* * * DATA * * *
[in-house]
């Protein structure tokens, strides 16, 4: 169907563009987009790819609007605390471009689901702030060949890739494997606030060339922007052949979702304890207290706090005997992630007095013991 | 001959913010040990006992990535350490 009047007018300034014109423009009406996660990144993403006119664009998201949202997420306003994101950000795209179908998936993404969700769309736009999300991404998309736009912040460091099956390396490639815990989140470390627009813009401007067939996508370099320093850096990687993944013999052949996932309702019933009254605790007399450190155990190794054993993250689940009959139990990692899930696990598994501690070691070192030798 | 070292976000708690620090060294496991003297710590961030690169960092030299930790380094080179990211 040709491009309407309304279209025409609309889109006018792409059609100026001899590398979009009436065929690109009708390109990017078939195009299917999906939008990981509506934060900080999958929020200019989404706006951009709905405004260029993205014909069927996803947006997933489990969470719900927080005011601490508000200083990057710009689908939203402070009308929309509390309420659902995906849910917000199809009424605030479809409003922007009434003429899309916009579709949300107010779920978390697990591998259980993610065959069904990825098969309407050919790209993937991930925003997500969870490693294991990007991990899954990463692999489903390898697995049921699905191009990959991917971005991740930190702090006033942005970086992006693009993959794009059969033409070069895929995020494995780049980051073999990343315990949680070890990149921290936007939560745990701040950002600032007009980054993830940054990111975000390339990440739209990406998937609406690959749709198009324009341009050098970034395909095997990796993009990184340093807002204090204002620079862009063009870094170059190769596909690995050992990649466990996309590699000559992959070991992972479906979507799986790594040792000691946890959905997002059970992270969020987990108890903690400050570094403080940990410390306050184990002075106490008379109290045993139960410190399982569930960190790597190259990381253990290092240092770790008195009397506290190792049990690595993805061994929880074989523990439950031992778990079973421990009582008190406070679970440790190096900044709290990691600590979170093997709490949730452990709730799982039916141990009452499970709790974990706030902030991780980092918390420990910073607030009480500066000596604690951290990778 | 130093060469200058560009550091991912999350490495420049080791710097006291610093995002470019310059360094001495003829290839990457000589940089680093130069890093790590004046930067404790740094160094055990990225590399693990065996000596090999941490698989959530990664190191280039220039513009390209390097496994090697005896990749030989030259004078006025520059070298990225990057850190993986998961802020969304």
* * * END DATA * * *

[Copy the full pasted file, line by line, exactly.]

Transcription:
[in-house]
């Protein structure tokens, strides 16, 4: 169907563009987009790819609007605390471009689901702030060949890739494997606030060339922007052949979702304890207290706090005997992630007095013991 | 001959913010040990006992990535350490 009047007018300034014109423009009406996660990144993403006119664009998201949202997420306003994101950000795209179908998936993404969700769309736009999300991404998309736009912040460091099956390396490639815990989140470390627009813009401007067939996508370099320093850096990687993944013999052949996932309702019933009254605790007399450190155990190794054993993250689940009959139990990692899930696990598994501690070691070192030798 | 070292976000708690620090060294496991003297710590961030690169960092030299930790380094080179990211 040709491009309407309304279209025409609309889109006018792409059609100026001899590398979009009436065929690109009708390109990017078939195009299917999906939008990981509506934060900080999958929020200019989404706006951009709905405004260029993205014909069927996803947006997933489990969470719900927080005011601490508000200083990057710009689908939203402070009308929309509390309420659902995906849910917000199809009424605030479809409003922007009434003429899309916009579709949300107010779920978390697990591998259980993610065959069904990825098969309407050919790209993937991930925003997500969870490693294991990007991990899954990463692999489903390898697995049921699905191009990959991917971005991740930190702090006033942005970086992006693009993959794009059969033409070069895929995020494995780049980051073999990343315990949680070890990149921290936007939560745990701040950002600032007009980054993830940054990111975000390339990440739209990406998937609406690959749709198009324009341009050098970034395909095997990796993009990184340093807002204090204002620079862009063009870094170059190769596909690995050992990649466990996309590699000559992959070991992972479906979507799986790594040792000691946890959905997002059970992270969020987990108890903690400050570094403080940990410390306050184990002075106490008379109290045993139960410190399982569930960190790597190259990381253990290092240092770790008195009397506290190792049990690595993805061994929880074989523990439950031992778990079973421990009582008190406070679970440790190096900044709290990691600590979170093997709490949730452990709730799982039916141990009452499970709790974990706030902030991780980092918390420990910073607030009480500066000596604690951290990778 | 130093060469200058560009550091991912999350490495420049080791710097006291610093995002470019310059360094001495003829290839990457000589940089680093130069890093790590004046930067404790740094160094055990990225590399693990065996000596090999941490698989959530990664190191280039220039513009390209390097496994090697005896990749030989030259004078006025520059070298990225990057850190993986998961802020969304």